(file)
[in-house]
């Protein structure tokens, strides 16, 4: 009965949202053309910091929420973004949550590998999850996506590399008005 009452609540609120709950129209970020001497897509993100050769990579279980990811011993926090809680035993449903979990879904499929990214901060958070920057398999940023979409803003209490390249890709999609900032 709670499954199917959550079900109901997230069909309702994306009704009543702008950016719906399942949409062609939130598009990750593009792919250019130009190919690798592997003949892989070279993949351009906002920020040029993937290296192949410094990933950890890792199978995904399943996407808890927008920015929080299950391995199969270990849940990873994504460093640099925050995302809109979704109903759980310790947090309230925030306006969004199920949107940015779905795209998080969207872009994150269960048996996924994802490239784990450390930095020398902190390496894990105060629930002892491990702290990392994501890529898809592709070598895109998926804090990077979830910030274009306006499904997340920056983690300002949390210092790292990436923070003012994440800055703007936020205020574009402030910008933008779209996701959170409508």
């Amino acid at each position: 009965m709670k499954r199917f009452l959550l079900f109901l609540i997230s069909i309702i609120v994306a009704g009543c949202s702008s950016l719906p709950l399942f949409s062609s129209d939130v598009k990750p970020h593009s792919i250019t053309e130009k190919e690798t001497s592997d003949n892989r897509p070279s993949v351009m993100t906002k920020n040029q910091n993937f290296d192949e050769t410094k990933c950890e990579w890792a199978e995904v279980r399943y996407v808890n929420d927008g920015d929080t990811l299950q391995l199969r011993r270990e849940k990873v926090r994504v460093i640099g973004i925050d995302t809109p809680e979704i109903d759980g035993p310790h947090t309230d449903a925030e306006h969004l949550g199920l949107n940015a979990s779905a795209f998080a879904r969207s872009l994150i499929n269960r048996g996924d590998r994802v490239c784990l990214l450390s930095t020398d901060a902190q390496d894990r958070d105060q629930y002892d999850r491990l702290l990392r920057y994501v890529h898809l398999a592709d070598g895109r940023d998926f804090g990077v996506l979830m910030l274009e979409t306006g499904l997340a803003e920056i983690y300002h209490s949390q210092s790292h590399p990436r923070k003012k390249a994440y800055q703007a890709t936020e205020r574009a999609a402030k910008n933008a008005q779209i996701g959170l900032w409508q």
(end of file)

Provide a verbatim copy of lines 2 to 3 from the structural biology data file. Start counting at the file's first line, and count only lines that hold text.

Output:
């Protein structure tokens, strides 16, 4: 009965949202053309910091929420973004949550590998999850996506590399008005 009452609540609120709950129209970020001497897509993100050769990579279980990811011993926090809680035993449903979990879904499929990214901060958070920057398999940023979409803003209490390249890709999609900032 709670499954199917959550079900109901997230069909309702994306009704009543702008950016719906399942949409062609939130598009990750593009792919250019130009190919690798592997003949892989070279993949351009906002920020040029993937290296192949410094990933950890890792199978995904399943996407808890927008920015929080299950391995199969270990849940990873994504460093640099925050995302809109979704109903759980310790947090309230925030306006969004199920949107940015779905795209998080969207872009994150269960048996996924994802490239784990450390930095020398902190390496894990105060629930002892491990702290990392994501890529898809592709070598895109998926804090990077979830910030274009306006499904997340920056983690300002949390210092790292990436923070003012994440800055703007936020205020574009402030910008933008779209996701959170409508």
């Amino acid at each position: 009965m709670k499954r199917f009452l959550l079900f109901l609540i997230s069909i309702i609120v994306a009704g009543c949202s702008s950016l719906p709950l399942f949409s062609s129209d939130v598009k990750p970020h593009s792919i250019t053309e130009k190919e690798t001497s592997d003949n892989r897509p070279s993949v351009m993100t906002k920020n040029q910091n993937f290296d192949e050769t410094k990933c950890e990579w890792a199978e995904v279980r399943y996407v808890n929420d927008g920015d929080t990811l299950q391995l199969r011993r270990e849940k990873v926090r994504v460093i640099g973004i925050d995302t809109p809680e979704i109903d759980g035993p310790h947090t309230d449903a925030e306006h969004l949550g199920l949107n940015a979990s779905a795209f998080a879904r969207s872009l994150i499929n269960r048996g996924d590998r994802v490239c784990l990214l450390s930095t020398d901060a902190q390496d894990r958070d105060q629930y002892d999850r491990l702290l990392r920057y994501v890529h898809l398999a592709d070598g895109r940023d998926f804090g990077v996506l979830m910030l274009e979409t306006g499904l997340a803003e920056i983690y300002h209490s949390q210092s790292h590399p990436r923070k003012k390249a994440y800055q703007a890709t936020e205020r574009a999609a402030k910008n933008a008005q779209i996701g959170l900032w409508q």